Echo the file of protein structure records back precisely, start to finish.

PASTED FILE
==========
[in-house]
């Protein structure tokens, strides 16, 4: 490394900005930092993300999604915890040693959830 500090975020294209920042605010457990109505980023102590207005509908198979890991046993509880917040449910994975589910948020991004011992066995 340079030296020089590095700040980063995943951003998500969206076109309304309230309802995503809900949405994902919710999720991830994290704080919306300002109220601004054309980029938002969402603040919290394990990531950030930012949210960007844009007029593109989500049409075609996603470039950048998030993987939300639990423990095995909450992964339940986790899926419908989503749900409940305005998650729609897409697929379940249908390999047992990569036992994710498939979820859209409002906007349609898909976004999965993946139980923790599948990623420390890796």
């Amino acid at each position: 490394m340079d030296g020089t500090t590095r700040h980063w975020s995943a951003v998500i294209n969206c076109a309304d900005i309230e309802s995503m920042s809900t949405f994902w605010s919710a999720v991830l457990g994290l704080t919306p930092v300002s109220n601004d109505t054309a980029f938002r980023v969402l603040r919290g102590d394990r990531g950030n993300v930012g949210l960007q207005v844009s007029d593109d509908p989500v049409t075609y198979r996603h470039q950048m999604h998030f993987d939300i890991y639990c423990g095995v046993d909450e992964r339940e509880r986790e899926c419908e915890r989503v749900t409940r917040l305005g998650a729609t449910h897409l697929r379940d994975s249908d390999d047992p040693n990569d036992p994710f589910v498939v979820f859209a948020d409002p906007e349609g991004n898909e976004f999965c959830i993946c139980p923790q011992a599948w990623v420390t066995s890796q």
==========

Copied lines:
[in-house]
């Protein structure tokens, strides 16, 4: 490394900005930092993300999604915890040693959830 500090975020294209920042605010457990109505980023102590207005509908198979890991046993509880917040449910994975589910948020991004011992066995 340079030296020089590095700040980063995943951003998500969206076109309304309230309802995503809900949405994902919710999720991830994290704080919306300002109220601004054309980029938002969402603040919290394990990531950030930012949210960007844009007029593109989500049409075609996603470039950048998030993987939300639990423990095995909450992964339940986790899926419908989503749900409940305005998650729609897409697929379940249908390999047992990569036992994710498939979820859209409002906007349609898909976004999965993946139980923790599948990623420390890796």
């Amino acid at each position: 490394m340079d030296g020089t500090t590095r700040h980063w975020s995943a951003v998500i294209n969206c076109a309304d900005i309230e309802s995503m920042s809900t949405f994902w605010s919710a999720v991830l457990g994290l704080t919306p930092v300002s109220n601004d109505t054309a980029f938002r980023v969402l603040r919290g102590d394990r990531g950030n993300v930012g949210l960007q207005v844009s007029d593109d509908p989500v049409t075609y198979r996603h470039q950048m999604h998030f993987d939300i890991y639990c423990g095995v046993d909450e992964r339940e509880r986790e899926c419908e915890r989503v749900t409940r917040l305005g998650a729609t449910h897409l697929r379940d994975s249908d390999d047992p040693n990569d036992p994710f589910v498939v979820f859209a948020d409002p906007e349609g991004n898909e976004f999965c959830i993946c139980p923790q011992a599948w990623v420390t066995s890796q």